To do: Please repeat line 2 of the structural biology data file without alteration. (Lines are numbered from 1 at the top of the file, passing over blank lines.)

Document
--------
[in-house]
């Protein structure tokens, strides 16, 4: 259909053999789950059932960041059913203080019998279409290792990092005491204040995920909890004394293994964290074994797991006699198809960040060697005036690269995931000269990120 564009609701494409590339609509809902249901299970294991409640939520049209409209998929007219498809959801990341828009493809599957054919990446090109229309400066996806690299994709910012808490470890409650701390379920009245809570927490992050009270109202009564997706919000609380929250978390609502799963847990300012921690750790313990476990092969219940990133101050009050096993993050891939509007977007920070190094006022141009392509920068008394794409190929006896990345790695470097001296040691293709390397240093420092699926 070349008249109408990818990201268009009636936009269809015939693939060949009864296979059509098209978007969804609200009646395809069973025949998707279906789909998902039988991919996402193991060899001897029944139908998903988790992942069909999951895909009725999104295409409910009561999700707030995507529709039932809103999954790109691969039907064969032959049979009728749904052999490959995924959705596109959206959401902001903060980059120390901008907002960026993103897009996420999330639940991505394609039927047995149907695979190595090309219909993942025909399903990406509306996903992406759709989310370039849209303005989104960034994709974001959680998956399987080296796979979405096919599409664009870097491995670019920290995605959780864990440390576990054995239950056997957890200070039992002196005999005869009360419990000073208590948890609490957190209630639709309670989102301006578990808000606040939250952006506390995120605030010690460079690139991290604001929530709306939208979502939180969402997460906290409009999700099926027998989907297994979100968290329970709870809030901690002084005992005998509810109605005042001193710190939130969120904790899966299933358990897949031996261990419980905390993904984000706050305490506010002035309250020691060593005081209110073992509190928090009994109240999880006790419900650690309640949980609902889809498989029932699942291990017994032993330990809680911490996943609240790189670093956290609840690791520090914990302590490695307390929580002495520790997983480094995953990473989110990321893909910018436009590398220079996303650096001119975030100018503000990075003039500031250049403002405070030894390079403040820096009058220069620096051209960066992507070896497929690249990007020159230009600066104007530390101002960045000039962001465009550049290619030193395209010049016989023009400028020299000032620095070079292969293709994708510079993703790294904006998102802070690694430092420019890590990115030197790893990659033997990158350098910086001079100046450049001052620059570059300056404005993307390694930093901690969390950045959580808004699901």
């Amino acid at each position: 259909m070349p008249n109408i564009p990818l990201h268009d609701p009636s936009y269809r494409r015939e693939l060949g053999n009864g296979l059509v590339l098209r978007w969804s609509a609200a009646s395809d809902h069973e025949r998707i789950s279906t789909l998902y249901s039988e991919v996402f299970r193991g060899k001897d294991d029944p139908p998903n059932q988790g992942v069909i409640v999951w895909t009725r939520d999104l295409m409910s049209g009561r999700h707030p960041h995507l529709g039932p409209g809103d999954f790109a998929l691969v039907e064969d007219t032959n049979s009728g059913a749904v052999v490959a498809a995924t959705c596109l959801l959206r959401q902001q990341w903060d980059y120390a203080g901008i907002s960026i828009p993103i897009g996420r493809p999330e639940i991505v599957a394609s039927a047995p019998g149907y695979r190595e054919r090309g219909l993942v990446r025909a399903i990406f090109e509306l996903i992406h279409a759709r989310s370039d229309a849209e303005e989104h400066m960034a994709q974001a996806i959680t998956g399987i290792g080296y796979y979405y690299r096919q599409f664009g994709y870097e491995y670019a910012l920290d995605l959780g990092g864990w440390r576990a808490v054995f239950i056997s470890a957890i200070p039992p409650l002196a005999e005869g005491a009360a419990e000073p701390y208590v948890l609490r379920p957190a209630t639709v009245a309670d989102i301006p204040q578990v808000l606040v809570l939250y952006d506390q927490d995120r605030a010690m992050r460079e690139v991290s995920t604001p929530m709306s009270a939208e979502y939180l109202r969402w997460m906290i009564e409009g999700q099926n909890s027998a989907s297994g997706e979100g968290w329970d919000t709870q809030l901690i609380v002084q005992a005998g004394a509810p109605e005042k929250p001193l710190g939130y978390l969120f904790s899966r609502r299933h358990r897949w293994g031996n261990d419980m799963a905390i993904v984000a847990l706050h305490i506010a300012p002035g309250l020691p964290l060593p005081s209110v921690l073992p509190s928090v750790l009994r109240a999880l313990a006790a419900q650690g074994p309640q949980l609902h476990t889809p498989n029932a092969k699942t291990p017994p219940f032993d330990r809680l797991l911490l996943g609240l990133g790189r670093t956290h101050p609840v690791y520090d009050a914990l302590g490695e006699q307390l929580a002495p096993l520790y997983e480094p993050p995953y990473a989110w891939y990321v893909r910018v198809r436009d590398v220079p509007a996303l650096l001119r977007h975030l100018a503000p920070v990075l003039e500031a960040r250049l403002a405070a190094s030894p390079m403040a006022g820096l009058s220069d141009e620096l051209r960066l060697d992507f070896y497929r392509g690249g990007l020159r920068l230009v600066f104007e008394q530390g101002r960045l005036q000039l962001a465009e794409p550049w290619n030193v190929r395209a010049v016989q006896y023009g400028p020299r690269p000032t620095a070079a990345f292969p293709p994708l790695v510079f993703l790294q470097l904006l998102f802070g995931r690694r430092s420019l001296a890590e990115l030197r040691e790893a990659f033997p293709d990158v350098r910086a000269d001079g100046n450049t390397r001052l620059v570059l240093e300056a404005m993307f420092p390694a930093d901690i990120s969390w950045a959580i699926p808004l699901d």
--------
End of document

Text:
């Protein structure tokens, strides 16, 4: 259909053999789950059932960041059913203080019998279409290792990092005491204040995920909890004394293994964290074994797991006699198809960040060697005036690269995931000269990120 564009609701494409590339609509809902249901299970294991409640939520049209409209998929007219498809959801990341828009493809599957054919990446090109229309400066996806690299994709910012808490470890409650701390379920009245809570927490992050009270109202009564997706919000609380929250978390609502799963847990300012921690750790313990476990092969219940990133101050009050096993993050891939509007977007920070190094006022141009392509920068008394794409190929006896990345790695470097001296040691293709390397240093420092699926 070349008249109408990818990201268009009636936009269809015939693939060949009864296979059509098209978007969804609200009646395809069973025949998707279906789909998902039988991919996402193991060899001897029944139908998903988790992942069909999951895909009725999104295409409910009561999700707030995507529709039932809103999954790109691969039907064969032959049979009728749904052999490959995924959705596109959206959401902001903060980059120390901008907002960026993103897009996420999330639940991505394609039927047995149907695979190595090309219909993942025909399903990406509306996903992406759709989310370039849209303005989104960034994709974001959680998956399987080296796979979405096919599409664009870097491995670019920290995605959780864990440390576990054995239950056997957890200070039992002196005999005869009360419990000073208590948890609490957190209630639709309670989102301006578990808000606040939250952006506390995120605030010690460079690139991290604001929530709306939208979502939180969402997460906290409009999700099926027998989907297994979100968290329970709870809030901690002084005992005998509810109605005042001193710190939130969120904790899966299933358990897949031996261990419980905390993904984000706050305490506010002035309250020691060593005081209110073992509190928090009994109240999880006790419900650690309640949980609902889809498989029932699942291990017994032993330990809680911490996943609240790189670093956290609840690791520090914990302590490695307390929580002495520790997983480094995953990473989110990321893909910018436009590398220079996303650096001119975030100018503000990075003039500031250049403002405070030894390079403040820096009058220069620096051209960066992507070896497929690249990007020159230009600066104007530390101002960045000039962001465009550049290619030193395209010049016989023009400028020299000032620095070079292969293709994708510079993703790294904006998102802070690694430092420019890590990115030197790893990659033997990158350098910086001079100046450049001052620059570059300056404005993307390694930093901690969390950045959580808004699901």